Chef Daniel Patterson was kind enough to chat with us via email about his price hike, which he says is partly a result of the fact that he’s paying his staff more. He also talks about changing the menu to an eight-course tasting, down from eleven, and about the ongoing debate over tipping and service charges.
Here’s what he had to say:
The last time we spoke, you mentioned that doubling the staff count at Coi, along with food costs and renovations, led to increasing prices from $155 to $165. What led to this latest increase to $175? We haven’t raised our prices in 2 years, and in the meantime, our food and labor costs have gone up a lot. It’s basically just a normal price adjustment. Part of the increase in labor is that our team has been with us a while, so i’m paying them more. The customer benefits from this, as it leads to better trained cooks making more consistent and delicious food.
So writes New York Times food critic Pete Wells in his largely skeptical take on tasting menu-only restaurants, an odd, albeit interesting world where meals last over three hours, where bread courses are dictatorially delayed until mid-meal, and where dining rooms are filled by “big game hunters,” eager to spend a thousand dollars per couple for the privilege of feasting at a trophy establishment. Instagrams of the now-closed El Bulli must be the ultimate taxidermy, non?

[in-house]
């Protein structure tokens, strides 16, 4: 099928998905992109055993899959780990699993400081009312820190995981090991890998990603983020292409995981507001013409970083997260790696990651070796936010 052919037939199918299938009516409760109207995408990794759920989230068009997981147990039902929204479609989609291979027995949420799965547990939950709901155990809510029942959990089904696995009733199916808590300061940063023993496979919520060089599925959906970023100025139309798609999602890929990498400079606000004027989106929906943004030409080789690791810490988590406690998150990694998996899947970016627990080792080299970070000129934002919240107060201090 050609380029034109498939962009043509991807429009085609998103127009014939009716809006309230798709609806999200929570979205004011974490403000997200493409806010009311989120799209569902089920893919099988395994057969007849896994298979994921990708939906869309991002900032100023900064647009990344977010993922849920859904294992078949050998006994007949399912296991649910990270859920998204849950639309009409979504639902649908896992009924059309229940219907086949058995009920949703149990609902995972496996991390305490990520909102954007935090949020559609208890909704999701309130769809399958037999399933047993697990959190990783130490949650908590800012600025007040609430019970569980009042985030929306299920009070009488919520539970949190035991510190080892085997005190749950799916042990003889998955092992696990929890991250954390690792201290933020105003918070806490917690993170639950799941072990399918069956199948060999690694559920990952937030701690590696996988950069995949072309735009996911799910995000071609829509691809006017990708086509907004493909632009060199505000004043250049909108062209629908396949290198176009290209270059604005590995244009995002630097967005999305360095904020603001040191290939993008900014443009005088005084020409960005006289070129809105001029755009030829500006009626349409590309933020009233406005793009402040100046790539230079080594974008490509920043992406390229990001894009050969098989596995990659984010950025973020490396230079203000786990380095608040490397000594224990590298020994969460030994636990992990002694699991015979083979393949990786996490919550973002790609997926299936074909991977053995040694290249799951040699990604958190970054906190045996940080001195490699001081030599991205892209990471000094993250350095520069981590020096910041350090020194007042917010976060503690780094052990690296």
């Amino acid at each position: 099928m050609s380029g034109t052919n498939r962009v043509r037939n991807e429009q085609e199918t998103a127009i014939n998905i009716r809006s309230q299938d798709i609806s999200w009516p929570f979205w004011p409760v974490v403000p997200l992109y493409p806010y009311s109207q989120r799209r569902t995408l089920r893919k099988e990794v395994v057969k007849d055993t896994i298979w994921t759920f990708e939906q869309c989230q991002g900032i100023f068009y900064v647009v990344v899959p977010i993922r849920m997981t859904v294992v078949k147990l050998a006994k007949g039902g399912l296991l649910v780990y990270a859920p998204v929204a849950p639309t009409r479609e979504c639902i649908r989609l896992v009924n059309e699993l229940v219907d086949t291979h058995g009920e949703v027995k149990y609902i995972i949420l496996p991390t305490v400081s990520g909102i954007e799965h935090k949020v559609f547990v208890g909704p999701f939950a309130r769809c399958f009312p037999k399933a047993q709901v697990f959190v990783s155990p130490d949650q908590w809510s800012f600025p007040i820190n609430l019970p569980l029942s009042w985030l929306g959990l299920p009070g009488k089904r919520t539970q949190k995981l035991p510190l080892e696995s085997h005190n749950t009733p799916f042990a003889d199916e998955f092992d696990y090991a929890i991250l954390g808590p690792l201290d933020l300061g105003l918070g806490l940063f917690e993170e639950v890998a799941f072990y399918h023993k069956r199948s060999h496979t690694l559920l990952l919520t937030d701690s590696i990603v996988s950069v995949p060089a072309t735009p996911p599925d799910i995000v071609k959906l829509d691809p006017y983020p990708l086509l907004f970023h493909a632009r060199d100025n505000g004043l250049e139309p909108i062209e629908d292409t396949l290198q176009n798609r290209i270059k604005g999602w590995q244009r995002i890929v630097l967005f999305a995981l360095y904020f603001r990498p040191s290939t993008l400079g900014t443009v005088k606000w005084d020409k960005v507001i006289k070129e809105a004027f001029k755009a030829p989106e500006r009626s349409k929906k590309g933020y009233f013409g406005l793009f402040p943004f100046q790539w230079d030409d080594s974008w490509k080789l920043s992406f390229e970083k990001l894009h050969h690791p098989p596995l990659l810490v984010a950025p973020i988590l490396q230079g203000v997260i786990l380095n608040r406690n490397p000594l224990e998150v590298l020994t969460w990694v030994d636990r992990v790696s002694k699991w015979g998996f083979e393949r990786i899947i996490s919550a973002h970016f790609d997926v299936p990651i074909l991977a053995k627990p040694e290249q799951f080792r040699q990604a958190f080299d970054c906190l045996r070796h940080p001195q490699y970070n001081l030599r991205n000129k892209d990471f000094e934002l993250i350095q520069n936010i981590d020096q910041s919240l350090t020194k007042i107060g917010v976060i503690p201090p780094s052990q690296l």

Smart eaters will read the NYT piece in its entirety because it’s a fine lament on an expensive & idiosyncratic slice of modern gastronomy.
But what I focus on here at The Price Hike are prices, and it’s Mr. Wells’ statement about this “epidemic” of expensive tasting menus that piques my interest, as well as another one of his musings: “I can’t feel good about watching great restaurants that were already serving an elite audience taking themselves further out of reach.”
The NYT critic raises good questions. As much as I love American Omakase spots like Alinea, Blanca and Brooklyn Fare, committing the necessary financial resources toward a pricey tasting (or dealing with the subsequent gastro-intestinal distress) isn’t exactly my regular brand of bourbon.
The New York Post today runs a story contemplating the price of an $18 carrot entree at Northern Spy Food Company, an ambitious American restaurant in Manhattan’s East Village. Here’s what the authors write:
“Even Bugs Bunny would balk. This is what New York dining has come to — $18 for an entree of three roasted carrots…the nouveau rabbit food costs more than a 6-ounce filet mignon at the Old Homestead Steakhouse in the Meatpacking District.”